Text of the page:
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Number 104: Being a Fake Tourist

I am the first to admit that living in a foreign country (even France—or maybe especially France) can be exhausting.

It’s very true in Paris that the Parisians can wear you down, from the careless cigarettes in your face on a crowded street, to the glaring games of chicken on the narrow sidewalks, to their indifference and superiority when you try to converse in French, it all gets kind of old after awhile…

…especially after you have spent 2 weeks in a much friendlier and relaxed part of France being bowled over by overtly pleasant French people.


But being a fulltime temporary residence of a strange land does have its benefits.  In addition to the obvious ones: getting to really know your new home, making personal connections, experiencing life the way the natives do, etc., there is one less obvious benefit that I like to take advantage of every now and then: being a fake tourist.

I don’t do this very often, but there are days in my beloved France when I just want the mental break from trying to be too French, or from stressing out about getting my grammar and pronunciation right. I give my feet a break from wearing uncomfortable, but beautiful, shoes. I give up on eating small acceptable portions, and instead, I allow my casual, optimistic American upbringing to take the lead.

source: the

source: the

On these rare days I consciously let myself go into tourist-mode and breathe a sigh of relief.

Okay, so I don’t go as far as slipping on my running shoes, white socks, workout clothes and baseball cap. I don’t strap on a fanny pack and wander cluelessly in the bike lanes. I don’t use my really loud outside voice to press on as if no one else in this entire country can follow my conversation or understand English. And I certainly don’t make grand exclamations about how things would be better if the French just did it the American way.

What I do do is generously allow myself to see this city and country as if I had never set one teeny tiny toe on the other side of the Atlantic. I open my eyes wide and pretend I am a complete newbie, and…ssshhhh….I don’t speak French, at all. (Don’t tell anyone.)

Oh, and sometimes I scandalize those moody, dark Parisians by wearing a pink coat!

IMG_0402 2

On fake-tourist-days, I allow myself to peruse the tourist trinkets and bargain with the North Africans selling black market handbags. I stand in other people’s way and take pictures of important monuments. If the weather is nice, I’ll take a cheap cruise on the Seine. When the spirit moves me, I might buy a slice of pizza or possibly a hotdog, or even an American candy bar in lieu of a salad Périgourdine or a 3€ maître-made piece of chocolate. I will smile at strangers and I’ve been known to inquire as to how they are feeling. It’s all so freeing.



Hmmm….when I see all this freedom in writing, it occurs to me that maybe I ought to play at being a fake tourist more often, except of course for the speaking French part…I’ll save that luxury for the days when I really need a break.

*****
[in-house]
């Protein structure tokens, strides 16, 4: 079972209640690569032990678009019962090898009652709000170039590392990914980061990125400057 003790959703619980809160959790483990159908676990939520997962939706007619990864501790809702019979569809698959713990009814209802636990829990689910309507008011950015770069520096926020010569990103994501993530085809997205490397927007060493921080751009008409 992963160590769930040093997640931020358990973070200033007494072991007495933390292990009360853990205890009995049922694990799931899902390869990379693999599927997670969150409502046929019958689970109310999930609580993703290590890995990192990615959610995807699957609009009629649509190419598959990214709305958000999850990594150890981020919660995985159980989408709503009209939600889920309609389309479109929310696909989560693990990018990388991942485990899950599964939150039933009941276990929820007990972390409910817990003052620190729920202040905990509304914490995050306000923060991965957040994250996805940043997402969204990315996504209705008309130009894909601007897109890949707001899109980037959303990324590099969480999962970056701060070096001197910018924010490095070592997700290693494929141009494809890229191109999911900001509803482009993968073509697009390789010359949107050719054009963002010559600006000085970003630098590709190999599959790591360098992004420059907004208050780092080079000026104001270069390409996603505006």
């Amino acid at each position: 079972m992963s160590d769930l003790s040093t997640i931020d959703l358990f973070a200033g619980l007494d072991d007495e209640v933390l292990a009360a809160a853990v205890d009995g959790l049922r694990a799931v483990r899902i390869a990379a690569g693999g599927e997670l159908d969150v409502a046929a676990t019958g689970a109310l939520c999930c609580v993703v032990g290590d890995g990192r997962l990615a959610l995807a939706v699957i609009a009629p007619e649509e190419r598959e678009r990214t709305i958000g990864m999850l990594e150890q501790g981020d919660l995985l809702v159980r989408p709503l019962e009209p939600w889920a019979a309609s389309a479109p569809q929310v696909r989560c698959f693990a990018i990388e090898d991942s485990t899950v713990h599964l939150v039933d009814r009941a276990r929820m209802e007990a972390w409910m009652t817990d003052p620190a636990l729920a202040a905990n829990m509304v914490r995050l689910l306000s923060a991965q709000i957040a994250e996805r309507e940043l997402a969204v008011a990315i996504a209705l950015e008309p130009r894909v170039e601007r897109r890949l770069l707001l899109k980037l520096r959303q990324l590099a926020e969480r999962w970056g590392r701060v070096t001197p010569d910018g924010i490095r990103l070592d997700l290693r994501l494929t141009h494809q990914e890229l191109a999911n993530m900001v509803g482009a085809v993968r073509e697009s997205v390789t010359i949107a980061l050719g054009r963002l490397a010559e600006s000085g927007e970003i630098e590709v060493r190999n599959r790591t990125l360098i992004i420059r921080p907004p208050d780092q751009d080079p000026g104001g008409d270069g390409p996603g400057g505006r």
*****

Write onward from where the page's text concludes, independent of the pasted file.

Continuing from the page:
maître: master

salad Périgourdine: Perigord salad; a salad originating in the Perigord region of France and consisting of crisp lettuce, cooked or preserved duck giblets, bread cubes, chopped walnuts, walnut oil, and wine vinegar



10 Comments Post a comment
  1. This blog is so inspiring! I love this posting, and being a fake tourist is such a fun thing to do. You make me want to go to france. I have a literary blog, so I love good writing. Keep it up!

    January 5, 2014
    • Hi. Thanks so much for your generous comment. I hope you make it to France sometime. It is such an interesting and amazing country, as a tourist, fake tourist, or full-time (temporary) resident. Thank you for reading and bonne année.

      January 5, 2014
  2. This was a great entry!!!! I love seeing Paris through your Ricky Mountain eyes!!

    January 5, 2014
    • Thanks Buffy. Most of the time I enjoy being a big city girl, but sometimes I miss the comfort, casualness and friendly folks of the West. x

      January 5, 2014
  3. You’re so right to do that. This post was fun to read, and remembered me of the things that made me tired when we lived in France.
    In the winter, all those dark clothes and sad faces.
    I liked to wander in the streets early in the morning before going to work, just to look at the architecture, and see the city slowly waking up.
    And sometimes I would take refuge in a café with a notebook to describe on paper what I saw or just read a book.

    January 6, 2014
    • Thank you. I love watching the city wake up too. Mornings are my favorite time in Paris (although nighttime is beautiful too).

      January 6, 2014
  4. This is a great idea. I am an American living in Nice and I have been known, on rare occasions, to pretended that I don’t speak French. There are days when it just takes too much effort. But I love the idea of being a fake tourist and taking a whole day off from the normal expat life. I’ll definitely try that. Thanks!

    January 6, 2014
    • Do give this a try. It’s an easy (and free) form of therapy. You’re right, somedays trying to fit in, speak the language etc., does take it out of you. Let me know how it works for you. Thanks for your comment and for reading.

      January 6, 2014
  5. Great blog! I am happy to find that there are other people in Paris feeling the same way I do! You are a brave woman wearing a pink coat in Paris amongst the sea of black and grey!

    January 14, 2014
    • Ha! Thanks. Isn’t it funny that you have to feel brave to wear colorful clothing here? A lot of conformity in gay Par-ee…

      January 14, 2014

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